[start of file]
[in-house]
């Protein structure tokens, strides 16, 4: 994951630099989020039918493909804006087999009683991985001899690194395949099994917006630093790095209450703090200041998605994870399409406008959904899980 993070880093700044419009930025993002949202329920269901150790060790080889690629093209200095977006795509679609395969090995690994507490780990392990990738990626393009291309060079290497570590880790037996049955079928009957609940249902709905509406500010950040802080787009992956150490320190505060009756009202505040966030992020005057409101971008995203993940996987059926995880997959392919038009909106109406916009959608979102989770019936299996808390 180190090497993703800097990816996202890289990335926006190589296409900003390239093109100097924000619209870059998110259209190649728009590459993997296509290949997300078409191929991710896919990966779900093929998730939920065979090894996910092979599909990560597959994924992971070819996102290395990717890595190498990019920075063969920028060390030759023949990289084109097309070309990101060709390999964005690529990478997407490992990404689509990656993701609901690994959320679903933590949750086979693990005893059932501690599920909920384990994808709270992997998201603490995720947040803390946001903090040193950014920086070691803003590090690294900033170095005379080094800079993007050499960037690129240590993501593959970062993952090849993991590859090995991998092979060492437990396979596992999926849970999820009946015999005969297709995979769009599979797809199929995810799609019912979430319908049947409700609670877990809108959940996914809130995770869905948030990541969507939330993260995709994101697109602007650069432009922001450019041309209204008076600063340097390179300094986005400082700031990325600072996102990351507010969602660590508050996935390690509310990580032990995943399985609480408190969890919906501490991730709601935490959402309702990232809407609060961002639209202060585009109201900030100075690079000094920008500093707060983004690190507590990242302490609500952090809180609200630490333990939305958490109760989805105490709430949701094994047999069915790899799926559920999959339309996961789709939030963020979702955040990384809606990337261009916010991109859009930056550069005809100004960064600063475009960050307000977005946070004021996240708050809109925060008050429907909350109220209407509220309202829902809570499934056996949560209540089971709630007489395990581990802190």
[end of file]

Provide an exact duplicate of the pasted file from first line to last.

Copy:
[in-house]
């Protein structure tokens, strides 16, 4: 994951630099989020039918493909804006087999009683991985001899690194395949099994917006630093790095209450703090200041998605994870399409406008959904899980 993070880093700044419009930025993002949202329920269901150790060790080889690629093209200095977006795509679609395969090995690994507490780990392990990738990626393009291309060079290497570590880790037996049955079928009957609940249902709905509406500010950040802080787009992956150490320190505060009756009202505040966030992020005057409101971008995203993940996987059926995880997959392919038009909106109406916009959608979102989770019936299996808390 180190090497993703800097990816996202890289990335926006190589296409900003390239093109100097924000619209870059998110259209190649728009590459993997296509290949997300078409191929991710896919990966779900093929998730939920065979090894996910092979599909990560597959994924992971070819996102290395990717890595190498990019920075063969920028060390030759023949990289084109097309070309990101060709390999964005690529990478997407490992990404689509990656993701609901690994959320679903933590949750086979693990005893059932501690599920909920384990994808709270992997998201603490995720947040803390946001903090040193950014920086070691803003590090690294900033170095005379080094800079993007050499960037690129240590993501593959970062993952090849993991590859090995991998092979060492437990396979596992999926849970999820009946015999005969297709995979769009599979797809199929995810799609019912979430319908049947409700609670877990809108959940996914809130995770869905948030990541969507939330993260995709994101697109602007650069432009922001450019041309209204008076600063340097390179300094986005400082700031990325600072996102990351507010969602660590508050996935390690509310990580032990995943399985609480408190969890919906501490991730709601935490959402309702990232809407609060961002639209202060585009109201900030100075690079000094920008500093707060983004690190507590990242302490609500952090809180609200630490333990939305958490109760989805105490709430949701094994047999069915790899799926559920999959339309996961789709939030963020979702955040990384809606990337261009916010991109859009930056550069005809100004960064600063475009960050307000977005946070004021996240708050809109925060008050429907909350109220209407509220309202829902809570499934056996949560209540089971709630007489395990581990802190």